RBA Board member Warwick McKibbin, on the effectiveness of activist fiscal policy:
“Most fiscal policy doesn’t do anything except switch spending from one period to another,” the RBA director said.
“When you change fiscal policy, all you do is stimulate the economy today out of future possible growth.”
Stimulus spending had to be paid for either with higher future taxes or reduced opportunities for the private sector so that the public sector could be financed.
“The only exceptions are infrastructure and similar spending, which raises the return to private activities,” Professor McKibbin said.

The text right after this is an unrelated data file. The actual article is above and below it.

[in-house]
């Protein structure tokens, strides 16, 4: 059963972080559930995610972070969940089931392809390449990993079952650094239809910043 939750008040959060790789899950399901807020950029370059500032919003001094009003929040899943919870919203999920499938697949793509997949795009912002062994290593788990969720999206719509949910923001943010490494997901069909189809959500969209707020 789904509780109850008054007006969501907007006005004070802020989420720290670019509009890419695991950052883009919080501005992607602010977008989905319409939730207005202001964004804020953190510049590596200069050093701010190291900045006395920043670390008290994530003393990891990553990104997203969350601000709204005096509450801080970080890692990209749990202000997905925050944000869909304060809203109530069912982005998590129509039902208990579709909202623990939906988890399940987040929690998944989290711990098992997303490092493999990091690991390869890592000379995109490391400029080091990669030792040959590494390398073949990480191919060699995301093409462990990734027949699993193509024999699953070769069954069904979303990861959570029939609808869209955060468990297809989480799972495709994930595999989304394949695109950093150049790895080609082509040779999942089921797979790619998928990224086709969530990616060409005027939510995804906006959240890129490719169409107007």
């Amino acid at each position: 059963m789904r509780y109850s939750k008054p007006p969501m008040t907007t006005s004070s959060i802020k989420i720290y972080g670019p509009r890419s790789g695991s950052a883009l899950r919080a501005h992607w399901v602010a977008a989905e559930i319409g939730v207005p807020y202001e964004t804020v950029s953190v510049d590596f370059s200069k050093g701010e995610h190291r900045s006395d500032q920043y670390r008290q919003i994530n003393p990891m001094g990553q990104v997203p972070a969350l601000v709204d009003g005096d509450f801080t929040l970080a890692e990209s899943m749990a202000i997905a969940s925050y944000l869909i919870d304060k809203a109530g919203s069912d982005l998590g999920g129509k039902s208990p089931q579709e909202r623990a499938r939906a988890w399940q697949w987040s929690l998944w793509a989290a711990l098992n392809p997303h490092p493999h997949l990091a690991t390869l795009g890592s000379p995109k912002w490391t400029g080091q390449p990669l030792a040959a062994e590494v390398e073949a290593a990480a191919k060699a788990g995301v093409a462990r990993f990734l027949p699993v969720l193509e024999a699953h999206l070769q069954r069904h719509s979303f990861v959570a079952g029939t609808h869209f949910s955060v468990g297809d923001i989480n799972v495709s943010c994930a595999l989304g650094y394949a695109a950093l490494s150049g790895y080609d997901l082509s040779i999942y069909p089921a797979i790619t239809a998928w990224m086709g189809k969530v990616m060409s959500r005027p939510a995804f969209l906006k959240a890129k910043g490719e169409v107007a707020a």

“The most sustainable way of reducing a fiscal deficit is through strong productivity growth in the private sector.”
He said that in mature economies, it was hard to engineer productivity growth.
Whether public infrastructure spending increases private sector productivity is a case-by-case judgement. As the rest of the story makes clear, much of the government’s stimulus spending consists of little more than electoral boondoggles such as swimming pools and sports stands.
posted on 25 May 2009 by skirchner in Economics, Fiscal Policy
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